Steve Bunce on Boxing: Nicola Adams’ legacy is a huge hit with the girls

 

Bout No 11 in ring A at the Haringey Box Cup on Sunday was between a Midlands bouncer and a part-time singer from London’s East End; in the end the blonde girl from Canning Town won the middleweight title.

Lauren Johnson, the loser on points, works on the doors in Wolverhampton and is a member at the Walsall Wood club; the final on Sunday was just her fourth contest. However, she is also a brilliant statistic: since the Olympic Games, where women’s boxing featured for the first time, female participation at amateur clubs has increased from 23,300 to 36,900 each week.

“I’m boxing here for a gold medal because I saw the boxing at the Olympics,” said Johnson before her final. “I watched the boxing at the Olympics, saw the women and I joined a club.” On Sunday at the Haringey Box Cup, which is now in its sixth year and had more boxers last weekend than took part in last summer’s Olympics, 18 of the 69 finals were either women or girls.

In 2009 Nicola Adams, who boxed for the Haringey Police club, won the HBC 54 kilo title; in 2010 Anthony Joshua won at super-heavyweight; and Katie Taylor, the Irishwoman who won gold at the Olympics, fought twice to secure her own HBC gold the same year. On Sunday I marked my sheet with a dozen names from the finals that take place at London’s Alexandra Palace. It is a monumental event, put on by hundreds of volunteers and costing about £60,000.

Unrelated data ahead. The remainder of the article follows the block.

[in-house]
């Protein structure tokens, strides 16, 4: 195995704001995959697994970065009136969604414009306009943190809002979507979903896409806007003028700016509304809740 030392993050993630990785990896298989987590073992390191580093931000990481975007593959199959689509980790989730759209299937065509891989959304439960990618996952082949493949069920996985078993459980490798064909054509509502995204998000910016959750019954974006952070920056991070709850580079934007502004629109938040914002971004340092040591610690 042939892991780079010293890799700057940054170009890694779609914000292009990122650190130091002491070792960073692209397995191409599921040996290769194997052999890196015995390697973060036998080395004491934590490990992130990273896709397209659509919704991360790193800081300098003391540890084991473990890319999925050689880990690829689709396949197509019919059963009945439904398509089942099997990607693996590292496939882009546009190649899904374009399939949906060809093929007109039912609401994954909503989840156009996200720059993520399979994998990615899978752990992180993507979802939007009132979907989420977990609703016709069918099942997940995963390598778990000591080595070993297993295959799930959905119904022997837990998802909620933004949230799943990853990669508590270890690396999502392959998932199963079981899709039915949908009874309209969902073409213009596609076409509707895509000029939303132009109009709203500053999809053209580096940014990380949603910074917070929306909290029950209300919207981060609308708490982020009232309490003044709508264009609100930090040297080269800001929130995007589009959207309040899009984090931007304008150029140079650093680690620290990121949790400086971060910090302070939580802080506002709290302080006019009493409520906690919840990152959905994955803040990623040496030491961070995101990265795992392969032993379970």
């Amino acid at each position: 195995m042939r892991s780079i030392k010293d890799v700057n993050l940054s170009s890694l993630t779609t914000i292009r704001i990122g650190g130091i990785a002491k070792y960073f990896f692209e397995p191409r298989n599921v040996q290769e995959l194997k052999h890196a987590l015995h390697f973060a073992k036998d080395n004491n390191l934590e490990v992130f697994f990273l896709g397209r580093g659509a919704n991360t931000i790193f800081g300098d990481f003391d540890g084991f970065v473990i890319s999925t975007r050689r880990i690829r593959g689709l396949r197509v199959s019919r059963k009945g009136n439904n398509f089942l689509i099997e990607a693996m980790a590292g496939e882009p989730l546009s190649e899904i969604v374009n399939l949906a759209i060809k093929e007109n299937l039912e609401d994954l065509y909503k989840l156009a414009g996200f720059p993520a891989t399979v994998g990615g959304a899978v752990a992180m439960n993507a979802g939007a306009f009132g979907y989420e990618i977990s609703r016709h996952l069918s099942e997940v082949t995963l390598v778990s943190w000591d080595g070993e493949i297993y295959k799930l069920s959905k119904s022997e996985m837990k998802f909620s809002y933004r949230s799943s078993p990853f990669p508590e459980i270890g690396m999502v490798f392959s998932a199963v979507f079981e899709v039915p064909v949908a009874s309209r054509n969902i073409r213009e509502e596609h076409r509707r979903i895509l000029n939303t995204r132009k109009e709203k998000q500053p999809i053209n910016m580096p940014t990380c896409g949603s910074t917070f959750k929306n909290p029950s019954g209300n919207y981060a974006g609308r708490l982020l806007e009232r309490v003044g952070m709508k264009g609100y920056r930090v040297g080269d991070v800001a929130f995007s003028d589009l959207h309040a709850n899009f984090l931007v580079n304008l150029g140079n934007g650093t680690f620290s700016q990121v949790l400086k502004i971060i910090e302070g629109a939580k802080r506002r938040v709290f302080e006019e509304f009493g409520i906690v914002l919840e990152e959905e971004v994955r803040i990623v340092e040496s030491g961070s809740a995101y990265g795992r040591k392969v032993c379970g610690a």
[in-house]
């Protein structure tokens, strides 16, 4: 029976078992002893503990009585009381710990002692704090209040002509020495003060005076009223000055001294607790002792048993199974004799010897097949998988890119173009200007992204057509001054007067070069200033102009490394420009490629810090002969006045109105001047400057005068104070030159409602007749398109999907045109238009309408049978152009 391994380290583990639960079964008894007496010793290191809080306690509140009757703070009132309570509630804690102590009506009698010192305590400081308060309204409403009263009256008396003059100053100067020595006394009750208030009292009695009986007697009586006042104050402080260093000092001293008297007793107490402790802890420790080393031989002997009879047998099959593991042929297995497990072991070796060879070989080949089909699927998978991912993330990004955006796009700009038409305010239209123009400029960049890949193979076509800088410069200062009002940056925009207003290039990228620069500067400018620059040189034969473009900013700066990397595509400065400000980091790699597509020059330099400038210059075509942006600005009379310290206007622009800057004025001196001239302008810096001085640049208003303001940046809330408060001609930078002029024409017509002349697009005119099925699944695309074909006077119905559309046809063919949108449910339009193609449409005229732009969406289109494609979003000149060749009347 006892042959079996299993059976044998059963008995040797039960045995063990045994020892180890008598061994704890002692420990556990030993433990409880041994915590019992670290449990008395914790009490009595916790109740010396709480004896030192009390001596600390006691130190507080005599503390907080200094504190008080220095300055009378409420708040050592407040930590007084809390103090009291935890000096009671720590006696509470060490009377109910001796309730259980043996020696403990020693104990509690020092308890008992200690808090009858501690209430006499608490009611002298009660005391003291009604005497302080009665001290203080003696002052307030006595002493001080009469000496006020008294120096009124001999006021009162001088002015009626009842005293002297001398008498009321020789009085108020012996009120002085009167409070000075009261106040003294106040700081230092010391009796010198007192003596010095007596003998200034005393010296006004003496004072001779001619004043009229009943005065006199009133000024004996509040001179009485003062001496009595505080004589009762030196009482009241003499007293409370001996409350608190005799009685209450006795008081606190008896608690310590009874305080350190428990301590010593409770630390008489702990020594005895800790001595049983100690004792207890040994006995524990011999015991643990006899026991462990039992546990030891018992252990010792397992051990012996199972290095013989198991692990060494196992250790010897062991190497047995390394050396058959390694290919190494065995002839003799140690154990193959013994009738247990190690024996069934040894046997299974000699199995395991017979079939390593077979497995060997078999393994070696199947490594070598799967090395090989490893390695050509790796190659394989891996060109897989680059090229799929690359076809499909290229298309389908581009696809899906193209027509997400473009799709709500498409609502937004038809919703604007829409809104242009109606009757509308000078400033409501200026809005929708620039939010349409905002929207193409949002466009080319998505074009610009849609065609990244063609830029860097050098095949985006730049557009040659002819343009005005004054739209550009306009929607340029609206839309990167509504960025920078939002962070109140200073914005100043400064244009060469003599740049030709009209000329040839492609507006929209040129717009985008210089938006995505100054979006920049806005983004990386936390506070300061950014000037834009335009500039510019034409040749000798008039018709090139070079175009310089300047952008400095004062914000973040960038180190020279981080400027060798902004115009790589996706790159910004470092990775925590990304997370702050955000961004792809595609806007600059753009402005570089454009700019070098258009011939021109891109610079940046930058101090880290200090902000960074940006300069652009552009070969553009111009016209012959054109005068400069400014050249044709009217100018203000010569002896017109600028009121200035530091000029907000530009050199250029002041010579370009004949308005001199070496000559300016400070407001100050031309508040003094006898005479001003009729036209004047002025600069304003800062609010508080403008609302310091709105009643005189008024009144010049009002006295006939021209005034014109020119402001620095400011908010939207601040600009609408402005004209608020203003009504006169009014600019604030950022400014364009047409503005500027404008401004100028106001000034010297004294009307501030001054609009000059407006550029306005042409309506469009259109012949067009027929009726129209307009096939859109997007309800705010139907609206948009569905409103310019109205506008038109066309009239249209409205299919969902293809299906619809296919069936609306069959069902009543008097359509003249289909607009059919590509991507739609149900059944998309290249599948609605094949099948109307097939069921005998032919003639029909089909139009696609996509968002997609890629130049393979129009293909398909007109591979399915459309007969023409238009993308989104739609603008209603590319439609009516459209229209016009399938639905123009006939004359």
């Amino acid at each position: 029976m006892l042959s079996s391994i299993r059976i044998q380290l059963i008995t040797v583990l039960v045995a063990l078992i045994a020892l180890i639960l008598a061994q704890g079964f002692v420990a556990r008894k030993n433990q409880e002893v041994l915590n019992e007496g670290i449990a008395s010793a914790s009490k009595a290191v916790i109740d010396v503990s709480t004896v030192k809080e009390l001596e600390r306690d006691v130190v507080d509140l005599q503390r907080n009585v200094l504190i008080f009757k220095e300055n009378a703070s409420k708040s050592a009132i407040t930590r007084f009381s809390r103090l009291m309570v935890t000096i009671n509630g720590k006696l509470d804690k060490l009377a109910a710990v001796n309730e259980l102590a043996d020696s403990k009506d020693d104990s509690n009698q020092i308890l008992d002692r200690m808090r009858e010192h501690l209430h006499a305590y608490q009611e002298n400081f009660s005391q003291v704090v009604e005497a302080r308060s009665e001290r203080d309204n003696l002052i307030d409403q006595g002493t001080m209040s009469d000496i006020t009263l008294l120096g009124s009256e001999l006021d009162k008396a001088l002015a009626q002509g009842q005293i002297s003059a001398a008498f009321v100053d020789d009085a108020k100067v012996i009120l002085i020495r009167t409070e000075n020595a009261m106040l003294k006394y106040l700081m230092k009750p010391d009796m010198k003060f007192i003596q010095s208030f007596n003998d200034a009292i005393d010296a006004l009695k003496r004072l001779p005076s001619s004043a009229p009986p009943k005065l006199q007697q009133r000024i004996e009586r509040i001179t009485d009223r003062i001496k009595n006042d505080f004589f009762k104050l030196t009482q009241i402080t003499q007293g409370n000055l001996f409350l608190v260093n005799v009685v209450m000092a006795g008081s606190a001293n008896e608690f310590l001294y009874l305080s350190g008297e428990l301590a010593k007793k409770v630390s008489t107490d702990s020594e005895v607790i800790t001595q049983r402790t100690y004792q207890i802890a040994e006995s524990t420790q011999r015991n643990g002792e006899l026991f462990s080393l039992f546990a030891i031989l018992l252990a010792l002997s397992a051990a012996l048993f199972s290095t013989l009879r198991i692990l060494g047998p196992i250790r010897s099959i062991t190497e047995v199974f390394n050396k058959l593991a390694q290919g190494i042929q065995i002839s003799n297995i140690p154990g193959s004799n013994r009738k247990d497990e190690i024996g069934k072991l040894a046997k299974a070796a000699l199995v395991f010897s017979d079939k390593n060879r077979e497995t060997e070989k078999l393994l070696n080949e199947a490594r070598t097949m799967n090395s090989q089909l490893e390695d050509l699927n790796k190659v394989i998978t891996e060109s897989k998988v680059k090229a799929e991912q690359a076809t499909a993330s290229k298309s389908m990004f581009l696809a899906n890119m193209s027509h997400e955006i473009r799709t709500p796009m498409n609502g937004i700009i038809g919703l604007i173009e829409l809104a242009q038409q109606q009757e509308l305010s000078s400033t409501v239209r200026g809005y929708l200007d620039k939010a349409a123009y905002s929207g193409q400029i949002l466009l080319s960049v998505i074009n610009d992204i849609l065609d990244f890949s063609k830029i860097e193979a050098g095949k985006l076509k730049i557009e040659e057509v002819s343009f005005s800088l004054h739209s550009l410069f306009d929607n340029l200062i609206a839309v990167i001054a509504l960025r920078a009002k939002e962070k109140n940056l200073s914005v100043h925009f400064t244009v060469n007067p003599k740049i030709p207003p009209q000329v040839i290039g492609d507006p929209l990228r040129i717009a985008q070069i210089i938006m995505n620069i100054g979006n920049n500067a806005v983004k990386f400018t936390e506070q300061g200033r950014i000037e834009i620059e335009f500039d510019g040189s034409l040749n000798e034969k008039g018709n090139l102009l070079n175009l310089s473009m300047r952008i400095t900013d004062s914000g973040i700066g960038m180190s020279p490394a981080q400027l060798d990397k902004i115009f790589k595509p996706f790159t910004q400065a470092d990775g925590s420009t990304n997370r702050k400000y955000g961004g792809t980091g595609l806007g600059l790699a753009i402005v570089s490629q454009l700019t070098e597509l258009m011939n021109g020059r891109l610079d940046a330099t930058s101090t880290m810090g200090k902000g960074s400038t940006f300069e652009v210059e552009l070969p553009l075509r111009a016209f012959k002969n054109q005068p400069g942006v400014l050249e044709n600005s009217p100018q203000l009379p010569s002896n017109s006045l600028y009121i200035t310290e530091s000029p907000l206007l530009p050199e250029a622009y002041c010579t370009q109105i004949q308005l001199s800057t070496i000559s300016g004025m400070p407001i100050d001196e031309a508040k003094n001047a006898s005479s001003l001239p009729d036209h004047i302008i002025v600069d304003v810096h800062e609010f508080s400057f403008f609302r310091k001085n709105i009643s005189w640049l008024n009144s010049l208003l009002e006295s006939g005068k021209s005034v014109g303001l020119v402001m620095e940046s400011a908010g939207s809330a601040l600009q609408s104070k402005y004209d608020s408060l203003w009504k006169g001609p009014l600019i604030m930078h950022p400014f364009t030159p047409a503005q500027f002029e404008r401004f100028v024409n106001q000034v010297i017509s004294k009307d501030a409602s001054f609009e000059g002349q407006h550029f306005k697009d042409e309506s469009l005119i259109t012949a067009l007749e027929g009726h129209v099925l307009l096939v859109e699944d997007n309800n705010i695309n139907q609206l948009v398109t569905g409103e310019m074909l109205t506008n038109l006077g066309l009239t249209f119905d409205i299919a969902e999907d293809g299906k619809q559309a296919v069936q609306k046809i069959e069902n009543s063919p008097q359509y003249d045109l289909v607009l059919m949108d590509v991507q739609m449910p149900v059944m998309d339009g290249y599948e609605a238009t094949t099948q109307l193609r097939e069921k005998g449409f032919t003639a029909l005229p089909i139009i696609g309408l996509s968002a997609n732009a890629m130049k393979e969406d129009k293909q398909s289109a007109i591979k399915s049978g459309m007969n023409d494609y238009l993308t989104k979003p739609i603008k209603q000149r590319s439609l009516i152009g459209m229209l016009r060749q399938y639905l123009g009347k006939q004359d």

During the finals, Ellie Booth, from Portsmouth, won the same title as Adams when she beat the world No 9, Sarah-Joy Rae from Switzerland. Booth is 21, has been in and out of boxing gyms since she was nine and works as a nursery nurse. “I know what Nicola achieved and she inspires us all,” said Booth.

This year’s female section was not as strong as usual because the EU Championships start this Monday in Hungary and a lot of countries held back their best boxers for that event. Adams will box next week in her first outing since winning gold last summer and changing for ever the way people look at women boxing. Adams gaining sweet, sweet revenge over the world champion, Ren Cancan of China, in the Olympic final, when she dropped her rival with a left hook, was both a glorious and sobering image.

The EU event is the start of a three-year programme for Adams, who has picked up an MBE, that ends at the Rio Games in 2016, with a pit stop next summer at the Commonwealth Games in Glasgow. “I’m just delighted to be back in the ring,” said Adams. “It has been too long and I can’t wait to get in there.”

At the end of three long days of boxing, involving nearly 400 boxers, the fighters left, promising victory next June – that is, assuming the organisers can raise the cash. “I will be back and I will win this title,” vowed Johnson, watched closely by her coach, Tony Wilson, the former British light-heavyweight champion. Wilson was once in an infamous fight involving a woman when his mother, a ringside guest, climbed through the ropes and started hitting his opponent, Steve McCarthy, with her shoe during a contest in 1989. Minna Wilson cut McCarthy’s head with her heel, he had three stitches, did not continue and her son was awarded the fight by a third-round stoppage. Women in boxing rings have come a long, long way since that crazy night.

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